There are many angry voices in Uganda today, because President Yoweri Museveni’s government is building roads next door in eastern Democratic Republic of Congo, while some back home have become unusable lunar surfaces.
With campaigns for next elections in top gear, for the opposition the Congo roads have become one of the symbols of the Museveni government’s delinquency.
The president, for his part, argues that the roads will boost the country’s trade with its western neighbour. It is also part of an interconnection that is eyeing South Sudan.
The Uganda’s Congo roads saga blew up in September when in October the Cabinet announced a decision to fund 20 percent of the upgrading and paving of up to 223 kilometres of roads in the DRC.
One of the surprises is that the issue became publicly contested in Uganda this year, because Museveni and DRC’s President Felix Tshisekedi signed the agreements to work on the roads a year earlier in November 2019.
It would seem many didn’t take it seriously, and others no longer believe it when East African leaders talk of working on joint infrastructure — it rarely happens.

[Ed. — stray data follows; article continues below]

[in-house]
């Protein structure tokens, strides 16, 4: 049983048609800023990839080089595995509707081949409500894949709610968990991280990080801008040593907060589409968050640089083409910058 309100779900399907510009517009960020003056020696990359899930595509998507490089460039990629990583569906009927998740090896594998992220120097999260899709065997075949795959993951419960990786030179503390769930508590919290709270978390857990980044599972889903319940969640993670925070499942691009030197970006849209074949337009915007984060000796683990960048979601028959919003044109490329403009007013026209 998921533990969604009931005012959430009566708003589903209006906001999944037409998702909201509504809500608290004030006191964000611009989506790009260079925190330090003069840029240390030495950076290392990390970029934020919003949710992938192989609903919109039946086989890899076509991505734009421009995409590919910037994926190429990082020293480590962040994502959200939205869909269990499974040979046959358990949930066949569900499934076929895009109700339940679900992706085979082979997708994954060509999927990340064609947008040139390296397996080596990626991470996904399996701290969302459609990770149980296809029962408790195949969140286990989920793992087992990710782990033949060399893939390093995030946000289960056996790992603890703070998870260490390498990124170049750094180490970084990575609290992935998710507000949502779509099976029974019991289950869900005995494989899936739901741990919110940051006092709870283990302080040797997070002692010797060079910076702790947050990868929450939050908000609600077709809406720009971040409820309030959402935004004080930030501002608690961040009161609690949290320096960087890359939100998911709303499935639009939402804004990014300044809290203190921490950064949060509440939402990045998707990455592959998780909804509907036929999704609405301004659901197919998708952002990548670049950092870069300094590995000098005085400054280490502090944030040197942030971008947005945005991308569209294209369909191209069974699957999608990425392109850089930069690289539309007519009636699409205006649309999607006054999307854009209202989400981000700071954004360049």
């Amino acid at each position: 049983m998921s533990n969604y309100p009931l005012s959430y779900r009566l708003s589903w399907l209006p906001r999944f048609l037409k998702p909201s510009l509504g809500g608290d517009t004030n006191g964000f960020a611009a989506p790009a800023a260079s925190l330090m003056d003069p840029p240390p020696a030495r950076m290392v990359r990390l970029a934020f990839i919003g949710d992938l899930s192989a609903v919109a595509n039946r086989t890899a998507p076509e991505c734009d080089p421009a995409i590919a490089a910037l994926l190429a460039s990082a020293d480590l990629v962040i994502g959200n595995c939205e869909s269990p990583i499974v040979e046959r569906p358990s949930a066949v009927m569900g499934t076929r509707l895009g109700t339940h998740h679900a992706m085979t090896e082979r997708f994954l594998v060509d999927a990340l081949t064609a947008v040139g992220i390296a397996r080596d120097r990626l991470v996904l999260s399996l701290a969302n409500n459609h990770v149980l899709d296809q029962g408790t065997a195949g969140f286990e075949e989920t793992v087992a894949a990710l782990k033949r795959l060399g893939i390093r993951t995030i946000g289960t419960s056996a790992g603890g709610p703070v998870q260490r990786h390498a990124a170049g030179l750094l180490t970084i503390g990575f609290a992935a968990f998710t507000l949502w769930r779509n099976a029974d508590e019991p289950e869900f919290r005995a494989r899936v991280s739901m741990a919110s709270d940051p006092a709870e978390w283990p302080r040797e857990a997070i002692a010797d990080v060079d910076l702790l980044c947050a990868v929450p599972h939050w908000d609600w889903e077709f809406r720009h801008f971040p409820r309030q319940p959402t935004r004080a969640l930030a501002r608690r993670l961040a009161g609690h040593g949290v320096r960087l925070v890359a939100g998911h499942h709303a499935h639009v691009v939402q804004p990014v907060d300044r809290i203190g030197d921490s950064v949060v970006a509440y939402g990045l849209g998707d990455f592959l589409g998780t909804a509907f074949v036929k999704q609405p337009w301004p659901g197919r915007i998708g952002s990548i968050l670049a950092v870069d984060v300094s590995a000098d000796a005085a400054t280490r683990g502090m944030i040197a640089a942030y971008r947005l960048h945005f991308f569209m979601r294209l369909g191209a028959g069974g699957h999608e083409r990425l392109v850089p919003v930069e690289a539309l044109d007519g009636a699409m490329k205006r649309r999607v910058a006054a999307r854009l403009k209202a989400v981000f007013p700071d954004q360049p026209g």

However, Uganda helping building roads in DRC, if unusual, is interesting exactly for the same reason. As the great Nigerian writer Chinua Achebe wrote; "Whenever you see a toad jumping in broad daylight, then know that something is after its life."
If one goes back, the border closure face-off between Uganda and Rwanda of 2019, was partly about DRC, and Kampala’s road-building there is part of the same race.
DRC is an important market for Uganda, with formal exports in 2019 nearing $540 million. Informal exports are estimated by some to be close to that figure too.
DRC is an even more critical market for Rwanda relative to the size of its economy, with formal exports to it nearing $380 million in 2019, and informal exports rivalling that too.
Significantly, Rwanda’s exports to DRC have quadrupled over a five-year period. Not seen in these numbers, is that Kigali has also become eastern DRC’s banking capital. And, nearly 80 percent of Rwanda’s exports are re-exports.
To some of the analysts who read regional tea politics, the 2019 border spat between Rwanda and Uganda, was basically over how fast and far Kigali could expand the infrastructure that allows it to re-export more to DRC, and steal market share there from Uganda.
With the Congo roads, Kampala is trying to keep its share of the pie. Additionally, with the construction of the oil pipeline to Tanga, Tanzania, from Uganda’s Albertine region that it shares with DRC, and the likelihood that the planned refinery will follow, Kampala wants to further lock in eastern Congo with the roads as a closely-linked economic zone. And, at a wider strategic level, it is also part of a scheme that is eyeing a separate rail link with South Sudan.
From a narrow nationalist spectrum, it might look boneheaded, but it is still fascinating to see an African government take what really is an extreme measure, to secure what it says are its economic interests.
Charles Onyango-Obbo is a journalist, writer and curator of the ‘Wall of Great Africans’. [email protected]